St. Ivan Island
St. Ivan Island (Bulgarian: остров св. Иван, ostrov sv. Ivan) is the largest Bulgarian island in the Black Sea, with an area of 0.66 square kilometres (0.25 sq mi). It lies off the Bulgarian Black Sea Coast near Sozopol, a town with rich history and a popular tourist place, and is separated by a strait several hundred metres long from the small neighbouring St. Peter Island. Standing at 33 metres (108 ft) above sea level, it is also the highest of the Bulgarian sea islands. It lies 920 metres (0.57 mi) from the Stolets peninsula, the location of Sozopol's Old Town.
Around the 7th-4th century BC, the island was populated by Thracians. After Sozopol (Apollonia) was conquered by the Romans in 72 BC, a lighthouse was built on the island. Next to the Thracian sanctuary, the locals built a temple of Apollo featuring a bronze statue by Calamis standing 13.2 metres (43 ft) in height, making it easy to see from the city. A complex of buildings was constructed around the temple in the southeastern part of the island, including health stations, inns, etc.
After the conversion to Christianity, a monastical complex was built in the 5th-6th century on top of the ruins of the old Roman temple, including the Basilica of the Mother of God. Towards the 7th-9th century, the basilica was abandoned only to be reconstructed in the 10th century. The Monastery of John the Forerunner and the Baptist grew into an important centre of Christianity in the region; the buildings of the monastery and the church were reconstructed in 1262-1310. Archaeological research was carried out after 1985 for a couple of years, so today the remains of two churches, a royal residence, a library, part of the fortified wall with the gate and several monastic cells can be seen. The monastery was a stauropegic monastery of the Patriarchate of Constantinople, and two former patriarchs may have been buried there after being sent into exile.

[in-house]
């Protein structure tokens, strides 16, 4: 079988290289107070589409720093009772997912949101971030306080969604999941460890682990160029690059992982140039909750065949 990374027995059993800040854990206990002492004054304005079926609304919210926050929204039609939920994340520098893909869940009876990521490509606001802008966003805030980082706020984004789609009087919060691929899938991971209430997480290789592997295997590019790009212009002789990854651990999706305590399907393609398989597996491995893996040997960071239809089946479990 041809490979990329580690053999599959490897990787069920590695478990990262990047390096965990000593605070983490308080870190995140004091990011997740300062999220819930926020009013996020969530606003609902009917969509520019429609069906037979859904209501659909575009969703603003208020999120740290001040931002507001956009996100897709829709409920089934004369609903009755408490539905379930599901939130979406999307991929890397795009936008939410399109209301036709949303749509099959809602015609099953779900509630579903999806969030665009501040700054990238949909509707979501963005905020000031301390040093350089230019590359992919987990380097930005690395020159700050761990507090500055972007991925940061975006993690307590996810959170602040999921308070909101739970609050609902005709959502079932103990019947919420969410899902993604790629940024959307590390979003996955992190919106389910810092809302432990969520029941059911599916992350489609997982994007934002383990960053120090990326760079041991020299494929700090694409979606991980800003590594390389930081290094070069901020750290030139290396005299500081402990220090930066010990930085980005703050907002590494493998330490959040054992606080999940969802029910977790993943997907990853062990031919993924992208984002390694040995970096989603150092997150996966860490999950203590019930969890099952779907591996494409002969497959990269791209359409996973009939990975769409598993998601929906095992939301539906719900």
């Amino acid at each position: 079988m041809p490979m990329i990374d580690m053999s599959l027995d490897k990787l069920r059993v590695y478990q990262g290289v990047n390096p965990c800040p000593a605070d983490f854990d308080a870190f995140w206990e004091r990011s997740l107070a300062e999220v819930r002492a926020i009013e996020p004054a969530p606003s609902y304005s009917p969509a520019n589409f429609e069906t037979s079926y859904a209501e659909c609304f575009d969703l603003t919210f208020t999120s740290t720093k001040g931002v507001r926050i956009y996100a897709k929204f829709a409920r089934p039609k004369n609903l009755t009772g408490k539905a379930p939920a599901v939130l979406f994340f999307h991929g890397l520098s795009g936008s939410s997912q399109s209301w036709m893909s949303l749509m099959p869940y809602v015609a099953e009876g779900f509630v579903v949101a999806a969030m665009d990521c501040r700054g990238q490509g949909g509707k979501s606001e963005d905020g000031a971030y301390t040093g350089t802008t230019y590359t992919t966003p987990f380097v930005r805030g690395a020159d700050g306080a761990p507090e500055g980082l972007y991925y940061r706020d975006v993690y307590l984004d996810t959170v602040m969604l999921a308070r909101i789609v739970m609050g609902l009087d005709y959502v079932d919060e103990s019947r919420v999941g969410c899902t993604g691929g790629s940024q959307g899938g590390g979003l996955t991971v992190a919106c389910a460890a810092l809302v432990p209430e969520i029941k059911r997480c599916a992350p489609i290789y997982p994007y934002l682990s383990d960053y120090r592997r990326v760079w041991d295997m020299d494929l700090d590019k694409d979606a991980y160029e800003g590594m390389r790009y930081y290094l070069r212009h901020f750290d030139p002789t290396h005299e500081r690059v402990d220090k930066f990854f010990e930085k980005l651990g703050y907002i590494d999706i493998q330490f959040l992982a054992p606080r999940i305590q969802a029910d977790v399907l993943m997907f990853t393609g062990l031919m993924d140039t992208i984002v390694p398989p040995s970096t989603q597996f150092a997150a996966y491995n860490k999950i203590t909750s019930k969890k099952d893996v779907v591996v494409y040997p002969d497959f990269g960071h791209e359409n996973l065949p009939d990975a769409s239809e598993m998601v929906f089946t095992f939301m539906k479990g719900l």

Sozopol was conquered by the Ottomans together with Constantinople, in 1453, and the monastery was completely destroyed, but later reconstructed in 1467-1471. In the 1620s it was a refuge for Cossack pirates raiding the western Black Sea coast. Archaeologists have even discovered the remains of a Cossack feast in the church. The Ottomans destroyed the remaining buildings on St. Ivan Island in July 1629 in order not to be used by the pirates. It also played a part in the Russo-Turkish War of 1828-1829, when it was used as a field hospital for Russian soldiers suffering from cholera and also had a Russian graveyard.
Until the mid-19th century, when a natural phenomenon most likely separated them, the small St. Peter Island to the east of St. Ivan was most likely adjoined to it. Two small islets or large rocks also existed to the east of St. Peter, known by the names of Milos and Gata; they were last described by Russian war correspondents in the 1820s.
There is also a lighthouse constructed by French engineers in 1884 and pointing to the Burgas Bay still standing on the island. In the 1970s and early 1980s, there was a project to build a large Balkantourist hotel on St. Ivan, but Todor Zhivkov's intervention prevented that.
Apart from its historical significance, the island is also a nature reserve since 1993, with 72 species of birds nesting on the rocks and around the coast, 3 of which are endangered in the world and 15 in Europe. St. Ivan Island is also inhabited by other rare species, such as Mediterranean Monk Seals. The rocks on the island are covered with black mussels.
In August 2010 the BBC reported that remains of John the Baptist had been found on the island. Radiocarbon dating confirmed that the bones belonged to a man who had lived and died in the Middle East in the middle of the first century.
- "Remains of St John the Baptist 'found'". BBC News. 3 August 2010.
- "Bulgarian bones could be John the Baptist's, scientists say". CNN. 9 March 2015.
- Petrinski, Ivan (2008). "Zdravi kreposti pazyat ostrovnite obiteli; Kazashki pir otbelyazva kraya na obitavaneto na o. Sveti Ivan". Istinskata istoriya na Balgariya (in Bulgarian). Sofia: Ciela. pp. 111–124. ISBN 978-954-28-0286-0.